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  • Identifying a Theoretical Perspective
    linguistic data collecting techniques to assess the student s knowledge of appropriate discourse conventions Using the pseudonym Nate to refer to the subject the study sought to illuminate the particular experience rather than to generalize about the experience of fledgling academic writers collectively For example in Berkenkotter Huckin and Ackerman s 1988 study we are told that the researchers are interested in disciplinary communities In the first paragraph they ask what constitutes membership in a disciplinary community and how achieving membership might affect a writer s understanding and production of texts In the third paragraph they state that researchers must negotiate their claims within the context of his sub specialty s accepted knowledge and methodology In the next paragraph they ask How is literacy acquired What is the process through which novices gain community membership And what factors either aid or hinder students learning the requisite linguistic behaviors This introductory section ends with a paragraph in which the study s authors claim that during the course of the study the subject Nate successfully makes the transition from skilled novice to become an initiated member of the academic discourse community and that his texts exhibit linguistic changes which indicate this transition In the next section the authors make explicit the sociolinguistic theoretical and methodological assumptions on which the study is based 1988 Thus the reader has a good understanding of the authors theoretical background and purpose in conducting the study even before it is explicitly stated on the fourth page of the study Our purpose was to examine the effects of the educational context on one graduate student s production of texts as he wrote in different courses and for different faculty members over the academic year 1984 85 The goal of the study then was to explore the idea that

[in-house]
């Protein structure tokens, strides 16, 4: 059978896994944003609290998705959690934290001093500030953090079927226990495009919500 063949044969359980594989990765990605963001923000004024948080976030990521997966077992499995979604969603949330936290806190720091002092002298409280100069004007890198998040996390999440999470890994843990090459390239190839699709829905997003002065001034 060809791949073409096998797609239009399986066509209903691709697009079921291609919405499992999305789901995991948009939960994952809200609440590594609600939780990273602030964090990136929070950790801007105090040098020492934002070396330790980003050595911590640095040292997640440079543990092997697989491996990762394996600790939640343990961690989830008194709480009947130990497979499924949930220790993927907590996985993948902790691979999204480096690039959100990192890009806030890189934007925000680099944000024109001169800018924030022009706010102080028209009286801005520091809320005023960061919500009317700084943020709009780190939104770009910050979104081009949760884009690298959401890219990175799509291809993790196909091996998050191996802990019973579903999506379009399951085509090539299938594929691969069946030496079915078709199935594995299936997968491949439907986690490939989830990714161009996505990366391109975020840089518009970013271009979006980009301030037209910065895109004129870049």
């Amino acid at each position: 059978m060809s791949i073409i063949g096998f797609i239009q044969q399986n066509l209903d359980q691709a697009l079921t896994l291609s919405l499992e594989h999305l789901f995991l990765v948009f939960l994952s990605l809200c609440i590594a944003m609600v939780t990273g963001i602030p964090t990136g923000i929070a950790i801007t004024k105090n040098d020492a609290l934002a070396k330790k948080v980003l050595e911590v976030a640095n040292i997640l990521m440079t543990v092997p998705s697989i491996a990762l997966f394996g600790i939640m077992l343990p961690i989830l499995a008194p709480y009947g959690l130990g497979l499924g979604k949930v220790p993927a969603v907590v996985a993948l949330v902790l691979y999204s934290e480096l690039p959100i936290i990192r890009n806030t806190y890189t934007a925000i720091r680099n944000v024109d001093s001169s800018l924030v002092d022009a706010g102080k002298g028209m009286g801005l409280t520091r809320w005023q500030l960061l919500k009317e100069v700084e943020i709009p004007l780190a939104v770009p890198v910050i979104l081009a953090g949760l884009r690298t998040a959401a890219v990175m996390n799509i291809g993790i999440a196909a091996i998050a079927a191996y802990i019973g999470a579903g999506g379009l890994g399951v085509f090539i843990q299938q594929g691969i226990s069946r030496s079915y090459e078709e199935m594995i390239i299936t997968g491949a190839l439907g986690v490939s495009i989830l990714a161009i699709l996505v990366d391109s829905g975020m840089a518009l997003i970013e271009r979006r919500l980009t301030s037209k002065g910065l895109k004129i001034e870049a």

Original URL path: http://writing.colostate.edu/guides/page.cfm?pageid=1291&guideid=60 (2015-10-15)
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  • Designing a Case Study